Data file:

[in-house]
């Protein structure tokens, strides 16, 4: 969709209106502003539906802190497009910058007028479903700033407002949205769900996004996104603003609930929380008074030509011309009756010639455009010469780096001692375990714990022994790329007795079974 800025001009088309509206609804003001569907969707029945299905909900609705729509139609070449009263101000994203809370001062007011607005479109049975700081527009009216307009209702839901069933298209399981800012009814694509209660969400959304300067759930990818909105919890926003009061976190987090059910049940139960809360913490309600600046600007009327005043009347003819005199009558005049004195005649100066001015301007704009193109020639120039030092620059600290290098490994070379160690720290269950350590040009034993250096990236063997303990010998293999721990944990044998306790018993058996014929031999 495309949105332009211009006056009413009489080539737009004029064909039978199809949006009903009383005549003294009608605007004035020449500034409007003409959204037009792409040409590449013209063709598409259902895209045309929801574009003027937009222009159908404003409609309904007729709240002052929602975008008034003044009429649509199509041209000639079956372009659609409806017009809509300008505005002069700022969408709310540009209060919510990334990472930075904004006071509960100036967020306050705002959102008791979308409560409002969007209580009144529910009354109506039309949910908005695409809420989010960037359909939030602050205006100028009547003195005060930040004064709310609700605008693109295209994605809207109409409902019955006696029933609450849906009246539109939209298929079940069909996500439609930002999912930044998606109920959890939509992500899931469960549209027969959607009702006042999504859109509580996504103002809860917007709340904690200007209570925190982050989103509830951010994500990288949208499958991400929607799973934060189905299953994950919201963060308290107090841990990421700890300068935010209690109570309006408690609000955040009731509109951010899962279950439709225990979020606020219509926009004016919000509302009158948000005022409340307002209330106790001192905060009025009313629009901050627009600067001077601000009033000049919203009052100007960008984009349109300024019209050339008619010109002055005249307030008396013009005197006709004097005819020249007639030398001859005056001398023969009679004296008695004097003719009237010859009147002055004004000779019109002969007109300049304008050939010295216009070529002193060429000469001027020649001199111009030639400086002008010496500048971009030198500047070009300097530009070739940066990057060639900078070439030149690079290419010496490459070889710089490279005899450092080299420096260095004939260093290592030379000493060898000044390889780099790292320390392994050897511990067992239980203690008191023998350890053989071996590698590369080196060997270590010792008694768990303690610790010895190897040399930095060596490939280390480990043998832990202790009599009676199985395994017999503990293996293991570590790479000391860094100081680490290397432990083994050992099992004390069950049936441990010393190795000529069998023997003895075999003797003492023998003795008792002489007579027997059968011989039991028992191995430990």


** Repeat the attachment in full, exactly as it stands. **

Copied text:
[in-house]
């Protein structure tokens, strides 16, 4: 969709209106502003539906802190497009910058007028479903700033407002949205769900996004996104603003609930929380008074030509011309009756010639455009010469780096001692375990714990022994790329007795079974 800025001009088309509206609804003001569907969707029945299905909900609705729509139609070449009263101000994203809370001062007011607005479109049975700081527009009216307009209702839901069933298209399981800012009814694509209660969400959304300067759930990818909105919890926003009061976190987090059910049940139960809360913490309600600046600007009327005043009347003819005199009558005049004195005649100066001015301007704009193109020639120039030092620059600290290098490994070379160690720290269950350590040009034993250096990236063997303990010998293999721990944990044998306790018993058996014929031999 495309949105332009211009006056009413009489080539737009004029064909039978199809949006009903009383005549003294009608605007004035020449500034409007003409959204037009792409040409590449013209063709598409259902895209045309929801574009003027937009222009159908404003409609309904007729709240002052929602975008008034003044009429649509199509041209000639079956372009659609409806017009809509300008505005002069700022969408709310540009209060919510990334990472930075904004006071509960100036967020306050705002959102008791979308409560409002969007209580009144529910009354109506039309949910908005695409809420989010960037359909939030602050205006100028009547003195005060930040004064709310609700605008693109295209994605809207109409409902019955006696029933609450849906009246539109939209298929079940069909996500439609930002999912930044998606109920959890939509992500899931469960549209027969959607009702006042999504859109509580996504103002809860917007709340904690200007209570925190982050989103509830951010994500990288949208499958991400929607799973934060189905299953994950919201963060308290107090841990990421700890300068935010209690109570309006408690609000955040009731509109951010899962279950439709225990979020606020219509926009004016919000509302009158948000005022409340307002209330106790001192905060009025009313629009901050627009600067001077601000009033000049919203009052100007960008984009349109300024019209050339008619010109002055005249307030008396013009005197006709004097005819020249007639030398001859005056001398023969009679004296008695004097003719009237010859009147002055004004000779019109002969007109300049304008050939010295216009070529002193060429000469001027020649001199111009030639400086002008010496500048971009030198500047070009300097530009070739940066990057060639900078070439030149690079290419010496490459070889710089490279005899450092080299420096260095004939260093290592030379000493060898000044390889780099790292320390392994050897511990067992239980203690008191023998350890053989071996590698590369080196060997270590010792008694768990303690610790010895190897040399930095060596490939280390480990043998832990202790009599009676199985395994017999503990293996293991570590790479000391860094100081680490290397432990083994050992099992004390069950049936441990010393190795000529069998023997003895075999003797003492023998003795008792002489007579027997059968011989039991028992191995430990």